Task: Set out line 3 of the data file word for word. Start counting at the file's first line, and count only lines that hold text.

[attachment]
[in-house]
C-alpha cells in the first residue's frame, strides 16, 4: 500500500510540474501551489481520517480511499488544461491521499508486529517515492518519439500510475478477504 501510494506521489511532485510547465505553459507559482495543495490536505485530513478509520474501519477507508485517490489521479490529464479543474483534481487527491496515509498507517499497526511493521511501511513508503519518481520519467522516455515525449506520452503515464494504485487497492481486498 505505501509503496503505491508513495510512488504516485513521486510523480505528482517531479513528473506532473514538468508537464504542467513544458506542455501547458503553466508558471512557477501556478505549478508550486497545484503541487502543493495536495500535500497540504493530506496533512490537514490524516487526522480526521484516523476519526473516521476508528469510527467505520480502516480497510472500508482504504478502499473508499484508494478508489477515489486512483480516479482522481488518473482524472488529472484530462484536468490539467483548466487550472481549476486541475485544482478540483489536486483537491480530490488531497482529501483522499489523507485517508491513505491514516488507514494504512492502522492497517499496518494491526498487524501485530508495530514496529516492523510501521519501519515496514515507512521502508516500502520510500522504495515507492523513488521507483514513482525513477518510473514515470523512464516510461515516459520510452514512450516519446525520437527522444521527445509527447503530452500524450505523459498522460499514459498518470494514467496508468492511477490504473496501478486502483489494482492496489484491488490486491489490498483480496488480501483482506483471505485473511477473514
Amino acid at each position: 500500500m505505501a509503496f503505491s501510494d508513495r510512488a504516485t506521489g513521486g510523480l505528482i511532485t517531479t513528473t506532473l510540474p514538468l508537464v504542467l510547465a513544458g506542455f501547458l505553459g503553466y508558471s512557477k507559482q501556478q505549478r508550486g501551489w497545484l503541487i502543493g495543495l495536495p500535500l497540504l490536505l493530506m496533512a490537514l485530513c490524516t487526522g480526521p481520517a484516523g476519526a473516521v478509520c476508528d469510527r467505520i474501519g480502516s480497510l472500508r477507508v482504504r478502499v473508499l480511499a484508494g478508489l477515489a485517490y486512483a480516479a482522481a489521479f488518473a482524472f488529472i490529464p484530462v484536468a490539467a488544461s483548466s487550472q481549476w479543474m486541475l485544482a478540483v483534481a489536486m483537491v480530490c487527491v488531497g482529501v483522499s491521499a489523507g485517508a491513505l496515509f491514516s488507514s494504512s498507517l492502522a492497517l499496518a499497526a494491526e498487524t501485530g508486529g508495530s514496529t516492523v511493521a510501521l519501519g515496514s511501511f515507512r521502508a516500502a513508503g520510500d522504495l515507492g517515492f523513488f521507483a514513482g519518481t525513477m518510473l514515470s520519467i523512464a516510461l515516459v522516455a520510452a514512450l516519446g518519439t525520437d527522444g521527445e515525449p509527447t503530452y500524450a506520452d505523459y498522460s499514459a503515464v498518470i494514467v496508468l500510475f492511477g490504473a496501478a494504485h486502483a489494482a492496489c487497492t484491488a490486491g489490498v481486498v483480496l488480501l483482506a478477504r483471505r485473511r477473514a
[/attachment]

Amino acid at each position: 500500500m505505501a509503496f503505491s501510494d508513495r510512488a504516485t506521489g513521486g510523480l505528482i511532485t517531479t513528473t506532473l510540474p514538468l508537464v504542467l510547465a513544458g506542455f501547458l505553459g503553466y508558471s512557477k507559482q501556478q505549478r508550486g501551489w497545484l503541487i502543493g495543495l495536495p500535500l497540504l490536505l493530506m496533512a490537514l485530513c490524516t487526522g480526521p481520517a484516523g476519526a473516521v478509520c476508528d469510527r467505520i474501519g480502516s480497510l472500508r477507508v482504504r478502499v473508499l480511499a484508494g478508489l477515489a485517490y486512483a480516479a482522481a489521479f488518473a482524472f488529472i490529464p484530462v484536468a490539467a488544461s483548466s487550472q481549476w479543474m486541475l485544482a478540483v483534481a489536486m483537491v480530490c487527491v488531497g482529501v483522499s491521499a489523507g485517508a491513505l496515509f491514516s488507514s494504512s498507517l492502522a492497517l499496518a499497526a494491526e498487524t501485530g508486529g508495530s514496529t516492523v511493521a510501521l519501519g515496514s511501511f515507512r521502508a516500502a513508503g520510500d522504495l515507492g517515492f523513488f521507483a514513482g519518481t525513477m518510473l514515470s520519467i523512464a516510461l515516459v522516455a520510452a514512450l516519446g518519439t525520437d527522444g521527445e515525449p509527447t503530452y500524450a506520452d505523459y498522460s499514459a503515464v498518470i494514467v496508468l500510475f492511477g490504473a496501478a494504485h486502483a489494482a492496489c487497492t484491488a490486491g489490498v481486498v483480496l488480501l483482506a478477504r483471505r485473511r477473514a